Six years ago, a delegation of evangelical leaders visited the Kingdom of Morocco and hailed it as "open to evangelical Christian outreach." In 2005, country officials even invited the Newsboys, Phil Keaggy, and other Christian artists to stage a three-day music festival in the city* of Marrakech.
The North African country is apparently open no more. In March it deported dozens of foreign Christian workers and foster parents. In addition, the country's 1,000 Christians have faced "significant increased pressure," according to an expert in Muslim-Christian relations who has frequent contact with religious and government leaders in Morocco (and who asked to remain anonymous).
At the Village of Hope orphanage near Ain Leuh, 50 miles south of Fez, the government expelled 16 staff workers, 10 foster parents, and 13 natural-born dependents. Police first came to the orphanage March 6, questioning children and looking for Bibles and evidence of Christian evangelism.
New Zealand native Chris Broadbent, a worker at Village of Hope, said government accusations of proselytizing were unfounded, and that all staff had signed and adhered to a non-proselytizing policy.
"We were a legal institution," Broadbent said. "Right from the start they knew it was an organization founded by Christians and run by a mixture of Christians and Muslims working together."
The change in Morocco's approach to Christian activity "appears to have taken everyone by surprise, ngo leaders and embassy staff included," said Steve Moore, president and ceo of the Mission Exchange. "Informed expatriates with a long history in the country admit their analysis of the political trends have proven to be wrong."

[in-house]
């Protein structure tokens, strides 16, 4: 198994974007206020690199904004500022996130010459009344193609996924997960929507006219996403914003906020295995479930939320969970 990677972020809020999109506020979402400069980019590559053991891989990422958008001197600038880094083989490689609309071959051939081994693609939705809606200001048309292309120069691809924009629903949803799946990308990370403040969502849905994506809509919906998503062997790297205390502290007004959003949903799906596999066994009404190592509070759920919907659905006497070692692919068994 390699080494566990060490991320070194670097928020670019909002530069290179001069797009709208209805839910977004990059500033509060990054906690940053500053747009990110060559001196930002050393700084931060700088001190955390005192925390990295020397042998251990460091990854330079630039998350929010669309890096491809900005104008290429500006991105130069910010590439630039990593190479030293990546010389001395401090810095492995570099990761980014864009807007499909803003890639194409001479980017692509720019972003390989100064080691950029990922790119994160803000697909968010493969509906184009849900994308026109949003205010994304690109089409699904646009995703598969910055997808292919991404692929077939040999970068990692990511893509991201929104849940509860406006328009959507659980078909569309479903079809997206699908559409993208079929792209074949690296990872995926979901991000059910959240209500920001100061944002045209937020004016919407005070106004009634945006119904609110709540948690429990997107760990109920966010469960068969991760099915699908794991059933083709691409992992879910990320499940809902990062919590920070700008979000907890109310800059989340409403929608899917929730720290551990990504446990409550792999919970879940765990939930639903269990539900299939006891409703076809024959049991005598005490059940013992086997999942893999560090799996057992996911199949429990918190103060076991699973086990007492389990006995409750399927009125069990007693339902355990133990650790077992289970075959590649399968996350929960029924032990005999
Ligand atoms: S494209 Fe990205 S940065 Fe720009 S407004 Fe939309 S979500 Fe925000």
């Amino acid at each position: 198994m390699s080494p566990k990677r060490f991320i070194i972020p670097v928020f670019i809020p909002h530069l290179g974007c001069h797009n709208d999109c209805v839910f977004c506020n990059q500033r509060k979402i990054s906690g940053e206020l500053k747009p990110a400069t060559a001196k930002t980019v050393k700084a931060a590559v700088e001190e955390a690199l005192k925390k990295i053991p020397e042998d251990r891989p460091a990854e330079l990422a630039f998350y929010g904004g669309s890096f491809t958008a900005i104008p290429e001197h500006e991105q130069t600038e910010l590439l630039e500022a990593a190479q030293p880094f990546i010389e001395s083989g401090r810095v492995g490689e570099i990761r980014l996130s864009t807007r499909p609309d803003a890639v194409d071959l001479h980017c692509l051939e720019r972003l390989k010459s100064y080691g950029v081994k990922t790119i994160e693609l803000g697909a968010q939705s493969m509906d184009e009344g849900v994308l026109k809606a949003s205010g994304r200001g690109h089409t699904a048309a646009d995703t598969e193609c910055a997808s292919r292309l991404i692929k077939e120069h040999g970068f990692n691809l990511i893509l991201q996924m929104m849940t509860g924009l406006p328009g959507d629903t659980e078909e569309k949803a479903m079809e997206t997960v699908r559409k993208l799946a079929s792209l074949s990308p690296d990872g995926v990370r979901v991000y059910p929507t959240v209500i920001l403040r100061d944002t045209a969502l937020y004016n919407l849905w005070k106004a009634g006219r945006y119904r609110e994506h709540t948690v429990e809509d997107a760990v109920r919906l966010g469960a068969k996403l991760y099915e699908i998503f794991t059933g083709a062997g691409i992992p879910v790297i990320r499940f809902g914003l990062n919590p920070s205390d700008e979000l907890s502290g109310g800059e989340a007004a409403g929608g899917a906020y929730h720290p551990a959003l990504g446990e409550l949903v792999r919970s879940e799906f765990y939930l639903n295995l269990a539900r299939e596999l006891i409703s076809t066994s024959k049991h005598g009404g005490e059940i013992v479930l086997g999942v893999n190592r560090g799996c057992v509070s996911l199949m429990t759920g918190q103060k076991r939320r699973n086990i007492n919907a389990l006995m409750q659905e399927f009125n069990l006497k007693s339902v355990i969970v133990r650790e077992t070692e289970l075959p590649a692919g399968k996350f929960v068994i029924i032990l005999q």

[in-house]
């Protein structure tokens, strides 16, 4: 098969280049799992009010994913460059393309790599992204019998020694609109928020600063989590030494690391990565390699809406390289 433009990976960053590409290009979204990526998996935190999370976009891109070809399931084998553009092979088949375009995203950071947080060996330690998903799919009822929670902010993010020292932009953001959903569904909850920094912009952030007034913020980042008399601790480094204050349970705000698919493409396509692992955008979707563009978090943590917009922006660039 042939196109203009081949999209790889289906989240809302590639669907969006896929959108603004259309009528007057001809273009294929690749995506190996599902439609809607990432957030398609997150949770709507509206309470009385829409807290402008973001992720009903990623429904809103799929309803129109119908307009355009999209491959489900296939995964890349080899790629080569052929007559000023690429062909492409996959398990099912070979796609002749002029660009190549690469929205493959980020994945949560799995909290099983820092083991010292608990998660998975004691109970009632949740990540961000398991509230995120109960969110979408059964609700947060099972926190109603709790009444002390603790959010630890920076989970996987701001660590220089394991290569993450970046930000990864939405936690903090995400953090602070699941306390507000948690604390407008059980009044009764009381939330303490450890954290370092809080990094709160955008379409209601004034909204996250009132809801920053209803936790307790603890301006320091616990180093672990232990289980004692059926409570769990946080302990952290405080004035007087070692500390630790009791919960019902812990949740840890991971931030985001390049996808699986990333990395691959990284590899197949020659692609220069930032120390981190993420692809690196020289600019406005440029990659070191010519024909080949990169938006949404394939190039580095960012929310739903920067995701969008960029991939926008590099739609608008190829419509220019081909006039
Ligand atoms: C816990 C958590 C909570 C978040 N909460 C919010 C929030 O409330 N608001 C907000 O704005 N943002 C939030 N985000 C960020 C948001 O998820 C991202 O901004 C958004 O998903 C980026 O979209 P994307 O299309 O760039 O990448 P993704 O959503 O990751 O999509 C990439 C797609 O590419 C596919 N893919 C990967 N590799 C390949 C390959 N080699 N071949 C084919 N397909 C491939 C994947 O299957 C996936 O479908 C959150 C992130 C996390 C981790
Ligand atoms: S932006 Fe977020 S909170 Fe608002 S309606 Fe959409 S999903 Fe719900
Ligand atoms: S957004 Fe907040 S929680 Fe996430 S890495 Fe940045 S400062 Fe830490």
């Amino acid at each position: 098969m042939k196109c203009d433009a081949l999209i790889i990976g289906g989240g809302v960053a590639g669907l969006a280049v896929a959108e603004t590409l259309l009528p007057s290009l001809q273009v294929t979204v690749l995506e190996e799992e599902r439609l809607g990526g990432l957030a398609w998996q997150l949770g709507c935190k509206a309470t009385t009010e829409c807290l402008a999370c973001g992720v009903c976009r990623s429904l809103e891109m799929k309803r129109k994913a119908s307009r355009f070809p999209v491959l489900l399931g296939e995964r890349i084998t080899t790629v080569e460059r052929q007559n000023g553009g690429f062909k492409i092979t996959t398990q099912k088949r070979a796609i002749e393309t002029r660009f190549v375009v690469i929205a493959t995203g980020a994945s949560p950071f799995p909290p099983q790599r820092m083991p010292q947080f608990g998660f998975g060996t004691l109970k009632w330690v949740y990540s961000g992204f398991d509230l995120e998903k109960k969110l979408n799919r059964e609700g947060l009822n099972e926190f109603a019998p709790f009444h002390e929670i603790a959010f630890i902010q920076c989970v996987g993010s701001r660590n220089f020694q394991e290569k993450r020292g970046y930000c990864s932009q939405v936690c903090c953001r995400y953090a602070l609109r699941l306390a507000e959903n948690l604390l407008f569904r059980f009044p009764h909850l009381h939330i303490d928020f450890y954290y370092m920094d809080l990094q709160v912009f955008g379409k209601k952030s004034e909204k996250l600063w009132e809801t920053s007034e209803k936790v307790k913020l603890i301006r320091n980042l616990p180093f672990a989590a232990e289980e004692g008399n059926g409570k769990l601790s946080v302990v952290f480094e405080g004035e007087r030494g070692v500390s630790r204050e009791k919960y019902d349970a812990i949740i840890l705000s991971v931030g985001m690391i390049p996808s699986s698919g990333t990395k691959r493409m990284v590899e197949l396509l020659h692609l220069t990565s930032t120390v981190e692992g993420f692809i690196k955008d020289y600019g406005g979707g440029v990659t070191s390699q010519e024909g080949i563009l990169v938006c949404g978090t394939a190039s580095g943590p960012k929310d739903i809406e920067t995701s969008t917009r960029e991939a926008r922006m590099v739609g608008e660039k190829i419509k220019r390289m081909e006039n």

But J. Dudley Woodberry, senior professor of Islamic studies at Fuller Theological Seminary, said it's not a surprise in retrospect. "The number of Christians has continued to grow in North Africa, and this has been publicized abroad," he said. "The Moroccan government, apparently under pressure from the Islamists, is reacting."
Some Christians in Morocco attribute the change to the country's new Minister of Justice and Minister of Interior. Others say a strong government faction remains supportive of religious freedom but does not want to be seen as lapdogs for Christians.
Differing interpretations of proselytism—which is forbidden in Morocco—could be one problem, Woodberry said.
"While the term is neutral in inter-national law for evangelism or witness, Christian workers in Muslim lands commonly interpret it as using undue pressure or inducements to influence people to change their faith," he said. "Many Muslims, in turn, see it as referring to any form of witness."
*An earlier version of this story incorrectly called Marrakech the capital of Morocco. The capital is Rabat.
Additional reporting by Compass Direct News
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Other media coverage on Morocco's expulsion of Christians includes:
Morocco defends expulsion of Christian workers | Morocco says it will take a tough line on proselytism - seeking converts from another religion - two days after it expelled 20 Christian workers. (BBC)
Christians deported, accused of proselytizing to orphaned children | Morocco's justice minister said earlier that the deported foreigners had exploited the poverty of a number of Moroccan families to convert their minor children to Christianity. (Los Angeles Times)
In Morocco, a Crackdown on Christian Aid Workers | The Village of Hope deportations are part of what appears to be a widespread crackdown on Christian aid workers in Morocco. (Time)
Previous Christianity Today articles on Morocco include:
Moderating Morocco | Christians combat Muslim fears, stereotypes. (October 20, 2005)
Q & A: Rich Cizik | Rich Cizik of the National Association of Evangelicals (NAE) on a new initiative in Morocco. (June 1, 2004)